Do you run consistently? I do but I didn’t always. I admit I was a bit of a binge runner. I would get really enthusiastic and carried away and run lots and lots for a few weeks and then, for a variety of reasons I would stop. Invariably several weeks, or even months would pass. I would struggle to find my running mo-jo and eventually, after much procrastination, I would haul myself out of the door again. After that run I would feel amazing, cross with myself for having stopped and I’d jump back on the accelerated running wheel again. Then the cycle would repeat!
This is a common story amongst runners. Binge running causes multiple problems. During those periods when you’re running lots, you risk over training, fatigue and injury. Follow this with a period of not running and fitness is lost, muscles weaken and you don’t make progress towards your goals.
Consistent running leads to lots of benefits. Not only will you feel stronger, enjoy your running more and make better progress but you also get the maximum health benefits from your running. It’s far better for your general health to be going out regularly and consistently. It reduces inactivity, cuts down sedentary time and spreads out your cardiovascular and muscle strengthening activity. Your body will repair, adapt and make itself stronger after each exercise bout. Doing this regularly at a controlled level is better than a concentrated time of stress and trauma to the body followed by inactivity.
So what is the secret to consistent running? How can we get off the roller coaster and glide on a hovercraft instead? While every runner’s journey inevitably contains many ups and downs there are lots of things we can do to help ourselves become a more consistent runner. Here are some of my favourites:
- Set good goals. The fastest way to failure is to set an unrealistic target. Goal setting is harder than it might appear. Finding something that challenges you but doesn’t overstretch you can be difficult. It helps to be honest about where you’re starting from. I’m all for aiming high, really high, but the steps that get you to that summit have to be something that you can realistically manage. That might mean they are very small steps, it doesn’t matter, they will get you there.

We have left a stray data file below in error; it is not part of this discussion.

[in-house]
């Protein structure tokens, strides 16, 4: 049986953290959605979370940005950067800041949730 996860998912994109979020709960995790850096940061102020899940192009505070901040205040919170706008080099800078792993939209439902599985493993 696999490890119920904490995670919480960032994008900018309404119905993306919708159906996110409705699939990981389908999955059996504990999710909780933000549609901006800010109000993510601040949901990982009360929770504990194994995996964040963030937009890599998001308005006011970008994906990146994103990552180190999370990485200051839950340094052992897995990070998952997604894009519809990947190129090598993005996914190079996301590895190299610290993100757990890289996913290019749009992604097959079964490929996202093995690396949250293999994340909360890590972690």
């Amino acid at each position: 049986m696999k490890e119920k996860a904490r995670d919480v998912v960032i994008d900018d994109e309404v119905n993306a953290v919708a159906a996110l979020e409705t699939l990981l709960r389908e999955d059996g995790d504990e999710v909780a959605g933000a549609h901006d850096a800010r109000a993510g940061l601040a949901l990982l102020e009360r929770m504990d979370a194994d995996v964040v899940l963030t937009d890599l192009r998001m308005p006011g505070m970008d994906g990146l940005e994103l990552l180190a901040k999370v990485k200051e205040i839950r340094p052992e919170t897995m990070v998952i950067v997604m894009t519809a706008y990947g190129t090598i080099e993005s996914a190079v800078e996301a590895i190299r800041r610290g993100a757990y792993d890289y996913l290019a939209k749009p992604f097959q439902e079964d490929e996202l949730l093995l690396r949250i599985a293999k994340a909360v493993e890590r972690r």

- Follow a plan. Use the experience of others. Aiming for your first 10k or marathon? Find a training plan from an expert source that you trust. Even better, if you can afford it, get a personal coach. Knowing how much to push the body and weighing that up with recovery is a science and an art. A good plan will prevent you over cooking yourself and will also act as a great motivator to head out on days when you don’t feel like it.
- Be flexible. Yes, have a plan and a goal but always look at the big picture. What else is going on in your life? We all have to accept that things don’t always go smoothly. Consistent running doesn’t mean you can’t take a break if you need one. Be prepared to change your plan and give yourself a day off if you need one. Work, life, families, they can all take their toll on us and be exhausting. To keep running we have to look after our mental health too.
- Don’t ignore niggles. You’ll only be out for longer if you keep running through that recurrent pain. Listen to your body. Get things checked out early especially if they keep happening, don’t go away with rest or are severe. It doesn’t pay to be a martyr. There’s so much that can be done to strengthen weak areas and prevent injuries so get help.
- Make it a habit. This is really important for consistent running. You might choose to run every day or to pick certain days and times in the week. Once something becomes a habit and a default setting then the hardest work is done. Of course, this isn’t always possible but if you’re really struggling to keep running regularly then see if you can build some sort of pattern in.
- Mix it up. Keeping your activity varied really helps. This might just be changing your routes and terrain but it could be not running at all and doing something different. There’s lots of strength and conditioning gains to be got from cross-training so it will help your running and general health. If you’re easily bored then I’d encourage you to mix it up.
- Don’t compare. It doesn’t matter what other people are doing. Don’t be drawn into comparing yourself to others. If doing two miles three times a week means you can keep running week after week then that’s perfect. By all means seek inspiration from others but don’t feel the pressure to increase time and distance because you see others doing it. Not everyone is running 50 miles a week. This is all about finding out what works for you so you can be consistent.
- Make it fun. My favourite way to do this is to involve others. Social running is perfect – a running club session or a run with a friend to catch up each week. It makes you accountable to others which helps with consistency but it makes running easier, interesting and importantly fun. If something isn’t fun then you aren’t going to want to keep doing it.
Consistent running isn’t always easy but once you’re in the swing of it it’s much better than on/off running. You’ll make progress, feel stronger and more confident and you’ll be getting the most out fo the physical and mental health benefits of running.
Do you run consistently or is it a bit stop-start? I’d love to hear your experiences and tips here and on my social media.
My new, best-selling book Run Well: Essential health questions and answers for runners is packed with advice to help you run consistently. With motivation tips and all your running health questions answered it will help to keep you on the road. It’s published by Bloomsbury and available from all good book sellers.